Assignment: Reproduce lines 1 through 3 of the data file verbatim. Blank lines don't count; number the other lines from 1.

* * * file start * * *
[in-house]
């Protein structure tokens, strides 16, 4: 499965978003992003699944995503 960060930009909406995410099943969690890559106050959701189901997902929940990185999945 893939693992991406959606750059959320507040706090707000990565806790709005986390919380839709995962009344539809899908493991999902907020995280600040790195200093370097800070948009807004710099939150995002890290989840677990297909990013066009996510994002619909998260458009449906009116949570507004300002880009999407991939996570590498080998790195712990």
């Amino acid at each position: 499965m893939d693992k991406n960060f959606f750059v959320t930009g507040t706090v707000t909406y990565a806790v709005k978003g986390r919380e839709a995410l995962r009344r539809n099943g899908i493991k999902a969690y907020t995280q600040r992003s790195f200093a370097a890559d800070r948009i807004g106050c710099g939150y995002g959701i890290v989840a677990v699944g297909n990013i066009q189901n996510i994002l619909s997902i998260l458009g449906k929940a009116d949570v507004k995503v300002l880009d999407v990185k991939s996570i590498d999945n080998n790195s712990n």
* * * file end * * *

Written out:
[in-house]
């Protein structure tokens, strides 16, 4: 499965978003992003699944995503 960060930009909406995410099943969690890559106050959701189901997902929940990185999945 893939693992991406959606750059959320507040706090707000990565806790709005986390919380839709995962009344539809899908493991999902907020995280600040790195200093370097800070948009807004710099939150995002890290989840677990297909990013066009996510994002619909998260458009449906009116949570507004300002880009999407991939996570590498080998790195712990």
């Amino acid at each position: 499965m893939d693992k991406n960060f959606f750059v959320t930009g507040t706090v707000t909406y990565a806790v709005k978003g986390r919380e839709a995410l995962r009344r539809n099943g899908i493991k999902a969690y907020t995280q600040r992003s790195f200093a370097a890559d800070r948009i807004g106050c710099g939150y995002g959701i890290v989840a677990v699944g297909n990013i066009q189901n996510i994002l619909s997902i998260l458009g449906k929940a009116d949570v507004k995503v300002l880009d999407v990185k991939s996570i590498d999945n080998n790195s712990n």